It’s been twenty years this spring since three Albright College students invented “Six Degrees of Kevin Bacon,” and the game is still going strong. And why not? Its premise — that anyone in the movie business could be linked to Bacon in six or less steps — is brilliant in its snarky simplicity. And with the advent of such websites as IMDB.com, it’s only become simpler. But why Kevin Bacon? Sure, in 1994 he declared to the now-defunct Premiere magazine that he’d “worked with everybody in Hollywood or someone who’s worked with them.” But even if he hadn’t made that claim, it’s hard to imagine this game built around any other ubiquitous actor. “Six Degrees of Toni Collette?” Ho hum. “Six Degrees of James Franco?” Way too meta. “Six Degrees of Woody Harrelson?” Yikes. No, it had to be Bacon, a man as appealing and accessible as the foodstuff that shares his name. For Word and Film, I outline six reasons why We Need To Talk About Kevin.
Ever since the approach of 2012, the once-predicted date of the Rapture, we’ve been deluged with apocalypse movies. But only writer-director Darren Aronofsky, that famously big-scale thinker, has displayed the temerity to tackle the mother lode of apocalypse stories. I wrote about his Noah in my latest Word and Film essay. An excerpt:
Really, “Noah” works so well because it is such a personal take on this biblical story. All of Aronofsky’s favorite themes — the fine line between soothsaying and madness; the intersection of spirit and science; the wretched state of humanity; the potential meaninglessness of our existences — are writ large here. And to project our trepidations and obsessions upon the fate of the entire world is the ultimate Hollywood endeavor, which explains the proliferation of all these apocalypse movies. (That, and the satisfaction we secretly feel when our fears are realized.) “Noah” is the origin apocalypse movie, and in making it Aronofsky has called all of our bluffs.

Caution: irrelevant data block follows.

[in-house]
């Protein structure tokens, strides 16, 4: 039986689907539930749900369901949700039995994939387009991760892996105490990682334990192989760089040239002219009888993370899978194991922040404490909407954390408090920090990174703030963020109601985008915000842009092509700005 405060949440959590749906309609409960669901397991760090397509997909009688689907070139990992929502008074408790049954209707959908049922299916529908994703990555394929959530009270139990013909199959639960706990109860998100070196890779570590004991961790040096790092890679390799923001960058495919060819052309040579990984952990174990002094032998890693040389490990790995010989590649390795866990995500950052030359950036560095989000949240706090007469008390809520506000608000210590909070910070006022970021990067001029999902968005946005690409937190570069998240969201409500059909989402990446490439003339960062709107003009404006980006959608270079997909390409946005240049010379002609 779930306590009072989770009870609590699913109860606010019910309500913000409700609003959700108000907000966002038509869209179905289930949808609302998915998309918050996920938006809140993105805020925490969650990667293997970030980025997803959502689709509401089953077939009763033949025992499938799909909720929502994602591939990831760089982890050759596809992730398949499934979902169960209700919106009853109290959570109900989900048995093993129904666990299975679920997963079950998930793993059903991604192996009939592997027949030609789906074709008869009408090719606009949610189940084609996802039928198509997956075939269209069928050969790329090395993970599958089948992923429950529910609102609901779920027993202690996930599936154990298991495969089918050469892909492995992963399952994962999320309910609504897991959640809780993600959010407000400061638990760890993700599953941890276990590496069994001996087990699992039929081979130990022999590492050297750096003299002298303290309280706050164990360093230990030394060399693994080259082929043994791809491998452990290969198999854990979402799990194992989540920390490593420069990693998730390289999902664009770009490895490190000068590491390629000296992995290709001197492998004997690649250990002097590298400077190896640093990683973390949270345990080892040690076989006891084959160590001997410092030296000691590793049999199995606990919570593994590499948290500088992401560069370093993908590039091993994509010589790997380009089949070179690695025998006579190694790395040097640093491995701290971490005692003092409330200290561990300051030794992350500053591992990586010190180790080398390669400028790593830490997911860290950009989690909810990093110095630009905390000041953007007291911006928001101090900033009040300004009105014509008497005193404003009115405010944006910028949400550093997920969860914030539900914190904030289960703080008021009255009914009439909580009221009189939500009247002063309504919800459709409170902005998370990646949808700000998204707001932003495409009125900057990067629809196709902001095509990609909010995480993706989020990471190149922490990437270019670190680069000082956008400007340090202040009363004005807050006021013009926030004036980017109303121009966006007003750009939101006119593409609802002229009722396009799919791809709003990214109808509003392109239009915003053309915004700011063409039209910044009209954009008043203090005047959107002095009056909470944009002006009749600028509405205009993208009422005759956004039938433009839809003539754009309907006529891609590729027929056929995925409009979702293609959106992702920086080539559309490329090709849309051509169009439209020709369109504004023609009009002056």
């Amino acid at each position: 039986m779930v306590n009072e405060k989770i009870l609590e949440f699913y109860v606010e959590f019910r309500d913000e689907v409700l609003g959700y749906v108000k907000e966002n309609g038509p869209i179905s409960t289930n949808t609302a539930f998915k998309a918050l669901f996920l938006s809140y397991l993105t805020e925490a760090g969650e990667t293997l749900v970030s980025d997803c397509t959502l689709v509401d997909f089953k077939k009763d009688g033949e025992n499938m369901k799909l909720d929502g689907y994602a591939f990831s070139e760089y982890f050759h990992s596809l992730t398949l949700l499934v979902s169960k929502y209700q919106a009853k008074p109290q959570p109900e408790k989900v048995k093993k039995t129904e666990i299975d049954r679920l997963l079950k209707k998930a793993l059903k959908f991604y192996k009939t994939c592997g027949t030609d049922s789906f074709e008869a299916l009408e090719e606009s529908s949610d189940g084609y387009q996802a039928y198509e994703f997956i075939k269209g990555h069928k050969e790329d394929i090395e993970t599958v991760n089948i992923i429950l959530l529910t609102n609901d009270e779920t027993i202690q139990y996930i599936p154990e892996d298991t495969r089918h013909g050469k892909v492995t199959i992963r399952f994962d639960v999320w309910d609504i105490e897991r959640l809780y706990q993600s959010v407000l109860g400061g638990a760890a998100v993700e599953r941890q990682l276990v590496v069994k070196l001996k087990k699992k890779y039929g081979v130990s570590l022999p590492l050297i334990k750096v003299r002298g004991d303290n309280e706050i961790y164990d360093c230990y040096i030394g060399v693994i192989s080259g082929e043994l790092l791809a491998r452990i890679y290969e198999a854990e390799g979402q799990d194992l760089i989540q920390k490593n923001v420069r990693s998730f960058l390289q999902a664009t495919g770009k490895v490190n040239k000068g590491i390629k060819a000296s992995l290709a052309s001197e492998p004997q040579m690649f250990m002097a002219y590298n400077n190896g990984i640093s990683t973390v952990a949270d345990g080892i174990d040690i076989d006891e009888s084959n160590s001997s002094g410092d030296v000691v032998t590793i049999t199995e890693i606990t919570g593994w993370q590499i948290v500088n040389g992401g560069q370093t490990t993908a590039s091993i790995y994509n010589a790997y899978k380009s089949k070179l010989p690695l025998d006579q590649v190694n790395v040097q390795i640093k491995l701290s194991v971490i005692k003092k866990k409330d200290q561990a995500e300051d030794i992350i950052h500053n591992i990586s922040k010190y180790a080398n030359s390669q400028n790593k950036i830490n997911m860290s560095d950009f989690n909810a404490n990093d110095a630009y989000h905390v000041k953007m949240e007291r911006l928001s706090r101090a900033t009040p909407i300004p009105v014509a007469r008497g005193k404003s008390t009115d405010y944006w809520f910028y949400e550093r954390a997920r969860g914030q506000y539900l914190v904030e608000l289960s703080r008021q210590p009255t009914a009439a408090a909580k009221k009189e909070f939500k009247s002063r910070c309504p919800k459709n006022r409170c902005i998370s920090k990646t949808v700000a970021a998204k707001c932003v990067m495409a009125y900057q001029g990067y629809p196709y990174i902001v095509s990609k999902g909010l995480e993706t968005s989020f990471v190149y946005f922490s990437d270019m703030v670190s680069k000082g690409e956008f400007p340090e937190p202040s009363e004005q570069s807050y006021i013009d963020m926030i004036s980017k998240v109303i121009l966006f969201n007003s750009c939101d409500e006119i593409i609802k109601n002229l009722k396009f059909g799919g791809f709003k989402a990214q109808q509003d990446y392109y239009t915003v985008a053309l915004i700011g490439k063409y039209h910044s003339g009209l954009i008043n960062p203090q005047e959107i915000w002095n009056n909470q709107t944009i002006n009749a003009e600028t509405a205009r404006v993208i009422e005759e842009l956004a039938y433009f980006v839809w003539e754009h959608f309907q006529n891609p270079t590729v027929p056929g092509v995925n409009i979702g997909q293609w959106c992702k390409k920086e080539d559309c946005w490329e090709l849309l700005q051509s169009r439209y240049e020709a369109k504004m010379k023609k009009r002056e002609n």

Divergent’s high box-office numbers, sparkly pink weaponry, Disney’s smash hit Frozen, the unprecedented role model that is Katniss Everdeen: I’m obsessed with the rise of girl-positive YA in America’s moviehouses. An excerpt from my latest Word and Film essay:
“Divergent, the adaptation released last week of the bestselling dystopian YA novel, is no great shakes. It is faithful enough to the book – capturing protagonist Tris’ radicalization in a post-war Chicago divided into factions based upon personality traits – but doesn’t work well unto itself. The big news is it performed like gangbusters anyway, especially for box office-inhospitable March. Chalk up the success partly to the power of Shailene Woodley, whose high-octane earnestness proves ideal for Tris’ evolution from wallflower to warrior. But the strong numbers may stem from something even more significant. The fact that “Divergent” received justifiably tepid reviews but is still soaring with audiences tells us female-empowering YA films have a built-in base now. We are in the dawn of a new cinema genre, one in which girls kick ass.”